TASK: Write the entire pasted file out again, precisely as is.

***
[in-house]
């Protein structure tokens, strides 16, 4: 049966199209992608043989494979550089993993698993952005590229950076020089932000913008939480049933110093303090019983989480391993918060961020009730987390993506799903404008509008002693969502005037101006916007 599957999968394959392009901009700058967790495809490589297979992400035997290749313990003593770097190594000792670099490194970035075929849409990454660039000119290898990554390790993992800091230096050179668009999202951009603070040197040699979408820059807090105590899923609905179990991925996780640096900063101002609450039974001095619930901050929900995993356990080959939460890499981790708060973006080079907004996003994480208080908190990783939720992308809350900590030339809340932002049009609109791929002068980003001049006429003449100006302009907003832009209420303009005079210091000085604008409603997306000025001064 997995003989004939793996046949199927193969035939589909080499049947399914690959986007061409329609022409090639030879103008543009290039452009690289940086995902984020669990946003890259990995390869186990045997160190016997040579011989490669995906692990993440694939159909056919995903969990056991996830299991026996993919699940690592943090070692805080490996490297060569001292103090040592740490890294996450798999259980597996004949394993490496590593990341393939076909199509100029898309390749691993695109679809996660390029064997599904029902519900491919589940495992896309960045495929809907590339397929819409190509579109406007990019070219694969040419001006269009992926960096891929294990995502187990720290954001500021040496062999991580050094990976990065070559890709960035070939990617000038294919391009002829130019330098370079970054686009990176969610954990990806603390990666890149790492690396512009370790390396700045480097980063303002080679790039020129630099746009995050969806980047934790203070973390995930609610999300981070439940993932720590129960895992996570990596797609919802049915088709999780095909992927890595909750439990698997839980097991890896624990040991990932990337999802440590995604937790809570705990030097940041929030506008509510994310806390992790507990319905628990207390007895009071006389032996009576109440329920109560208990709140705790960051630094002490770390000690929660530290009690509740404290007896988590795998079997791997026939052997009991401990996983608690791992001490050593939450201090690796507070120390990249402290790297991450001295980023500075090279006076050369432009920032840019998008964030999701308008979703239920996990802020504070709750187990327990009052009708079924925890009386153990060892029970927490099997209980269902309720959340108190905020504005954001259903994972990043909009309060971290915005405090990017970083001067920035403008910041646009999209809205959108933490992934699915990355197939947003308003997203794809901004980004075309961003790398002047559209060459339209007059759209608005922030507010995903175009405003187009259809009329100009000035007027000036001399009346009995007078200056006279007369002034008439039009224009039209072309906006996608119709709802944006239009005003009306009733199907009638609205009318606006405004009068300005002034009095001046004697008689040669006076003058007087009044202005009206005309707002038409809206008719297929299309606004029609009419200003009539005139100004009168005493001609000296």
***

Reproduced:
[in-house]
């Protein structure tokens, strides 16, 4: 049966199209992608043989494979550089993993698993952005590229950076020089932000913008939480049933110093303090019983989480391993918060961020009730987390993506799903404008509008002693969502005037101006916007 599957999968394959392009901009700058967790495809490589297979992400035997290749313990003593770097190594000792670099490194970035075929849409990454660039000119290898990554390790993992800091230096050179668009999202951009603070040197040699979408820059807090105590899923609905179990991925996780640096900063101002609450039974001095619930901050929900995993356990080959939460890499981790708060973006080079907004996003994480208080908190990783939720992308809350900590030339809340932002049009609109791929002068980003001049006429003449100006302009907003832009209420303009005079210091000085604008409603997306000025001064 997995003989004939793996046949199927193969035939589909080499049947399914690959986007061409329609022409090639030879103008543009290039452009690289940086995902984020669990946003890259990995390869186990045997160190016997040579011989490669995906692990993440694939159909056919995903969990056991996830299991026996993919699940690592943090070692805080490996490297060569001292103090040592740490890294996450798999259980597996004949394993490496590593990341393939076909199509100029898309390749691993695109679809996660390029064997599904029902519900491919589940495992896309960045495929809907590339397929819409190509579109406007990019070219694969040419001006269009992926960096891929294990995502187990720290954001500021040496062999991580050094990976990065070559890709960035070939990617000038294919391009002829130019330098370079970054686009990176969610954990990806603390990666890149790492690396512009370790390396700045480097980063303002080679790039020129630099746009995050969806980047934790203070973390995930609610999300981070439940993932720590129960895992996570990596797609919802049915088709999780095909992927890595909750439990698997839980097991890896624990040991990932990337999802440590995604937790809570705990030097940041929030506008509510994310806390992790507990319905628990207390007895009071006389032996009576109440329920109560208990709140705790960051630094002490770390000690929660530290009690509740404290007896988590795998079997791997026939052997009991401990996983608690791992001490050593939450201090690796507070120390990249402290790297991450001295980023500075090279006076050369432009920032840019998008964030999701308008979703239920996990802020504070709750187990327990009052009708079924925890009386153990060892029970927490099997209980269902309720959340108190905020504005954001259903994972990043909009309060971290915005405090990017970083001067920035403008910041646009999209809205959108933490992934699915990355197939947003308003997203794809901004980004075309961003790398002047559209060459339209007059759209608005922030507010995903175009405003187009259809009329100009000035007027000036001399009346009995007078200056006279007369002034008439039009224009039209072309906006996608119709709802944006239009005003009306009733199907009638609205009318606006405004009068300005002034009095001046004697008689040669006076003058007087009044202005009206005309707002038409809206008719297929299309606004029609009419200003009539005139100004009168005493001609000296």